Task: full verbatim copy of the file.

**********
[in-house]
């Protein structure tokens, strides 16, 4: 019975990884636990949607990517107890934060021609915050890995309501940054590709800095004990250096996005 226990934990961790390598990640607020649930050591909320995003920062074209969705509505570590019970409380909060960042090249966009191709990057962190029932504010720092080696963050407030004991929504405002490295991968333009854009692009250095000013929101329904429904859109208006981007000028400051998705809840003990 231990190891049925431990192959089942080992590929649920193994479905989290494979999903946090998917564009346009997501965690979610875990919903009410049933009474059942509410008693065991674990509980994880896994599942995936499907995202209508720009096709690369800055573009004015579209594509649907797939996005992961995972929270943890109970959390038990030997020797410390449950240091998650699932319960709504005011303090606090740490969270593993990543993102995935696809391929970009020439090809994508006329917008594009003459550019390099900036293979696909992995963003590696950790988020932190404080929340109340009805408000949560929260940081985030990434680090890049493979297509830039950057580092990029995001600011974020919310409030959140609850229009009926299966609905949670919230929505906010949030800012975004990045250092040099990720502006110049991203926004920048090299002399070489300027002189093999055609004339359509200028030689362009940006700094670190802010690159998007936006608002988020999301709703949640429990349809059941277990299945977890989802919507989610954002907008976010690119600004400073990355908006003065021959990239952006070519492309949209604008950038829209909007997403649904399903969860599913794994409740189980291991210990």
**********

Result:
[in-house]
């Protein structure tokens, strides 16, 4: 019975990884636990949607990517107890934060021609915050890995309501940054590709800095004990250096996005 226990934990961790390598990640607020649930050591909320995003920062074209969705509505570590019970409380909060960042090249966009191709990057962190029932504010720092080696963050407030004991929504405002490295991968333009854009692009250095000013929101329904429904859109208006981007000028400051998705809840003990 231990190891049925431990192959089942080992590929649920193994479905989290494979999903946090998917564009346009997501965690979610875990919903009410049933009474059942509410008693065991674990509980994880896994599942995936499907995202209508720009096709690369800055573009004015579209594509649907797939996005992961995972929270943890109970959390038990030997020797410390449950240091998650699932319960709504005011303090606090740490969270593993990543993102995935696809391929970009020439090809994508006329917008594009003459550019390099900036293979696909992995963003590696950790988020932190404080929340109340009805408000949560929260940081985030990434680090890049493979297509830039950057580092990029995001600011974020919310409030959140609850229009009926299966609905949670919230929505906010949030800012975004990045250092040099990720502006110049991203926004920048090299002399070489300027002189093999055609004339359509200028030689362009940006700094670190802010690159998007936006608002988020999301709703949640429990349809059941277990299945977890989802919507989610954002907008976010690119600004400073990355908006003065021959990239952006070519492309949209604008950038829209909007997403649904399903969860599913794994409740189980291991210990």